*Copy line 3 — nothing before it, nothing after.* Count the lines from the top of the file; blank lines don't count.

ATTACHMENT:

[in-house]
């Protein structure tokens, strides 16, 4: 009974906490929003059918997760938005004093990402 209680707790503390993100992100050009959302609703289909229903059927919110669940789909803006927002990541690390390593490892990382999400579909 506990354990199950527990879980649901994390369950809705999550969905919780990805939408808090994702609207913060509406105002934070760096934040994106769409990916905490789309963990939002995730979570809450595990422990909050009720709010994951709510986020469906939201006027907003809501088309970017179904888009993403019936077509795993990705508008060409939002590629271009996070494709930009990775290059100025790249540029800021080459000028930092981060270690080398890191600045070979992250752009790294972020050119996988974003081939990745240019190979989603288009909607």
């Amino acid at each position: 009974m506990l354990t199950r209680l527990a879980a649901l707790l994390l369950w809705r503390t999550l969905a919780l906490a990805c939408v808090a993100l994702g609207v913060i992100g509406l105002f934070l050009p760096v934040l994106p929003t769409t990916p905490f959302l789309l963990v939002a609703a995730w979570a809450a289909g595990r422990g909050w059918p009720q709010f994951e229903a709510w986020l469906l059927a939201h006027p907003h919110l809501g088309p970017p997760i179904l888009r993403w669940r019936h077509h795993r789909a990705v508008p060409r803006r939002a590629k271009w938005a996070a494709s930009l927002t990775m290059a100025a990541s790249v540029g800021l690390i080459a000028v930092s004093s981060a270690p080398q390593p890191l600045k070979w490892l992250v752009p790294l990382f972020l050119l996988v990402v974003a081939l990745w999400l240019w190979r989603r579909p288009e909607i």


């Amino acid at each position: 009974m506990l354990t199950r209680l527990a879980a649901l707790l994390l369950w809705r503390t999550l969905a919780l906490a990805c939408v808090a993100l994702g609207v913060i992100g509406l105002f934070l050009p760096v934040l994106p929003t769409t990916p905490f959302l789309l963990v939002a609703a995730w979570a809450a289909g595990r422990g909050w059918p009720q709010f994951e229903a709510w986020l469906l059927a939201h006027p907003h919110l809501g088309p970017p997760i179904l888009r993403w669940r019936h077509h795993r789909a990705v508008p060409r803006r939002a590629k271009w938005a996070a494709s930009l927002t990775m290059a100025a990541s790249v540029g800021l690390i080459a000028v930092s004093s981060a270690p080398q390593p890191l600045k070979w490892l992250v752009p790294l990382f972020l050119l996988v990402v974003a081939l990745w999400l240019w190979r989603r579909p288009e909607i």